War is simply a continuation of politics that employs different means.
Karl von Clausewitz

At the turn of the century, politics in European countries were the source of turmoil and agitation. Despite having to deal with internal political and social agendas, governments would be primarily concerned with lively international politics. Its first foundations were already laid in 1879, when Germany and Austria-Hungary first entered into an alliance, then were joined in 1882 by Italy (the Central Powers). In 1894, the United Kingdom, Ireland and France responded by founding a political alliance (the Entente Cordiale), while in 1892, France and the Russian Empire concluded the Franco-Russian Alliance, and in 1907, the Anglo-Russian Entente was also created. In this way, the most powerful countries of Europe were divided into two strong factions with conflicting interests, and as time went by, these superpowers also gained other smaller and weaker countries on their side through political and economic influence. The power struggle in Europe soon spread to other continents – war was becoming imminent.

On 28 June 1914 in Sarajevo, the growing tension was cut short by the assassination of Archduke Franz Ferdinand and his wife Sofia. According to the politicians of the time, Serbia was responsible for the assassination, further deteriorating relations with Austria-Hungary that had been on the decline ever since Serbia’s annexation of Bosnia and Herzegovina in 1908. In spite of this, the government in Vienna lacked the uniformity of action due to varying interests as well as significant internal and external pressures. This gave European diplomacy a new drive and a fresh objective. Publicly, states and their representatives would labour to preserve peace, and were feverishly looking to resolve the occurring situation, while covertly, hidden contracts and agreements were being concluded. It was becoming obvious that the assassination served as the perfect opportunity to commence the long-awaited reshuffling of the world’s borders.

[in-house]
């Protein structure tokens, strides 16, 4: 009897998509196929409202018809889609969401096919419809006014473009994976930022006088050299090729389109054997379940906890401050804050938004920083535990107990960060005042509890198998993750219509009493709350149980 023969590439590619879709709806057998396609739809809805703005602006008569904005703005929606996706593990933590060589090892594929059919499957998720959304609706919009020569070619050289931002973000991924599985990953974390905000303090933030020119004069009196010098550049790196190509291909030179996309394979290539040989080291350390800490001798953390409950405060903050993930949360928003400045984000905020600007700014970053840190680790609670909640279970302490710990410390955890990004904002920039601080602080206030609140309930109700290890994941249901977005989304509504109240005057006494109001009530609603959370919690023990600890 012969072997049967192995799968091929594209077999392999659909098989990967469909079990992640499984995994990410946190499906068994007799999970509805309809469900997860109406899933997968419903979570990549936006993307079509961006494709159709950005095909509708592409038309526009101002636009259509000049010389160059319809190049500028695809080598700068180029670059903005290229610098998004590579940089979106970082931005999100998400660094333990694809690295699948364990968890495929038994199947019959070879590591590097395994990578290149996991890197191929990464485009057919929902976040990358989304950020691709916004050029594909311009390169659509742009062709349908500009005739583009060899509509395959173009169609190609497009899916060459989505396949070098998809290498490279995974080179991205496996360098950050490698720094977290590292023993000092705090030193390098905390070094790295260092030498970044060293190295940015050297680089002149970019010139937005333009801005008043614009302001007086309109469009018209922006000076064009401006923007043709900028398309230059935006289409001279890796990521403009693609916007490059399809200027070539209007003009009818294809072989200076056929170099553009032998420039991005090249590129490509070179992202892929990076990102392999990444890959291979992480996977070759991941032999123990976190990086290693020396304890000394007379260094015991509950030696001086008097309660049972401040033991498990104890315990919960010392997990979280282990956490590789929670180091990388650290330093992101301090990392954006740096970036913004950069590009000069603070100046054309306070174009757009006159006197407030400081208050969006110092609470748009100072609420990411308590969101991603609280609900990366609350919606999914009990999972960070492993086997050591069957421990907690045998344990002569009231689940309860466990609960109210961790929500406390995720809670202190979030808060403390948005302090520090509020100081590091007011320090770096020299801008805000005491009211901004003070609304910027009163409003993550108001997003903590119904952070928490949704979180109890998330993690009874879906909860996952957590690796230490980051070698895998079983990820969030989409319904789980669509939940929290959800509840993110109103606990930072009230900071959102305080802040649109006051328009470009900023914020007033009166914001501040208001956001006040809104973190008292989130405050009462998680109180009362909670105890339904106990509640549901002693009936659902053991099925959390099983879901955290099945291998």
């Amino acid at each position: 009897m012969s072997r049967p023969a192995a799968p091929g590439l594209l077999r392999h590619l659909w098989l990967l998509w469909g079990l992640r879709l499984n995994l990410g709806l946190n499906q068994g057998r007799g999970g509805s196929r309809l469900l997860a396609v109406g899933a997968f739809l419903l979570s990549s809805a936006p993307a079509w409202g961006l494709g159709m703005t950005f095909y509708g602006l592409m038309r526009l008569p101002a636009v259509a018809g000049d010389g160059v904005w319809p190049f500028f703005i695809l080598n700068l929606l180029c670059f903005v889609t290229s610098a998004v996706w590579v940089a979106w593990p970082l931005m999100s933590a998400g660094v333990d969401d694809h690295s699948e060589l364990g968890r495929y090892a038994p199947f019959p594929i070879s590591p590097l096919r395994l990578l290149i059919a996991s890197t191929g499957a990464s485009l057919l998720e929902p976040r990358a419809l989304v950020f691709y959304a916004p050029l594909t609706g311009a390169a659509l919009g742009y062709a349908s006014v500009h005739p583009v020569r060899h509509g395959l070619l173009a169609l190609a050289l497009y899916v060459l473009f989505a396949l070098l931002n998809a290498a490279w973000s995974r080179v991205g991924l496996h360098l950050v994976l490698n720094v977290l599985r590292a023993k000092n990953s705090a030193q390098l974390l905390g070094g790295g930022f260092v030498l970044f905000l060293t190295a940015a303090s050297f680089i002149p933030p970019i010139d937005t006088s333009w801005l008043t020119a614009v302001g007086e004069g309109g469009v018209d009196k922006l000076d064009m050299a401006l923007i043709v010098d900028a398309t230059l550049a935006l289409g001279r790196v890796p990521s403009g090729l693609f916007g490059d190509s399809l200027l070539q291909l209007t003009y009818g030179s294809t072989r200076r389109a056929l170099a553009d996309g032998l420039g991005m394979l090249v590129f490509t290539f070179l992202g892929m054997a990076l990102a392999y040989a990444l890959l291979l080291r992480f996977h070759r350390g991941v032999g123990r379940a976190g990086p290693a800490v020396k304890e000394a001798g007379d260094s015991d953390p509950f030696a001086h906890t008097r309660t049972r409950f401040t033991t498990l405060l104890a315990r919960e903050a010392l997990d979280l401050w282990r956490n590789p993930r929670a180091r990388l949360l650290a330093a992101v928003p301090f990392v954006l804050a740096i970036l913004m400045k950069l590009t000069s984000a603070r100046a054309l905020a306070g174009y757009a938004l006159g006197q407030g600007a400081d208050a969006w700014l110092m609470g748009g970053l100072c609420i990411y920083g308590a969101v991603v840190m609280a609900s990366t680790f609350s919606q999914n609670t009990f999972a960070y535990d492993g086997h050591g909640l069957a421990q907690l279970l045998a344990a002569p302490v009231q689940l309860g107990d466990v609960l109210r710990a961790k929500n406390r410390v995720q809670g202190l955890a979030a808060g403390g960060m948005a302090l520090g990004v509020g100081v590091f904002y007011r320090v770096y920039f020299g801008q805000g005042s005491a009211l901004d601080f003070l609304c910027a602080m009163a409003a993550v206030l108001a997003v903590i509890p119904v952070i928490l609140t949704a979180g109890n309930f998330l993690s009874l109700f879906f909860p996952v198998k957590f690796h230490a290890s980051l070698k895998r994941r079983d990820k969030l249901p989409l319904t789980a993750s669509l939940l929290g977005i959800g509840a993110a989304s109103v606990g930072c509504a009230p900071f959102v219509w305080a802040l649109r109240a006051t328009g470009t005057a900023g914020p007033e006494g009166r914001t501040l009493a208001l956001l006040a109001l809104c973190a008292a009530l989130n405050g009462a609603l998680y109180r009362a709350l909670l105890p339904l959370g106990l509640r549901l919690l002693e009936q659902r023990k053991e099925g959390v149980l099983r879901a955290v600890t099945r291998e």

The declaration of war given by Austria-Hungary to Serbia on 28 July 1914 triggered a landslide which was impossible to stop. Regardless, some countries managed to remain neutral. Initially, this also included Italy, which should have gone into battle, based on its agreement with Austria-Hungary and Germany, and fought on their sides. However, at the start of the war, despite its neutrality it engaged in negotiation with the Entente as well as Central Powers. Its ambition was to gain the time necessary to mitigate its internal political discord that was raging across Italy, and, in particular, ensure the best possible position for itself. On 26 April 1915 in London, Italy signed a secret agreement with the Entente, committing to declare war on the former allies within a month. In return, it was promised by the Entente not only Tyrol (which had already been promised to Italy by Austria-Hungary), but also the entire Istria region to the Kvarner Gulf, islands of Cres and Lošinj with other nearby islands, north Dalmatia with islands in central Dalmatia, part of Carniola, the Trbiž Basin and the entire area of Gorizia and Gradisca as well as Trieste, one of the primary strategic objectives of the majority of Central European countries.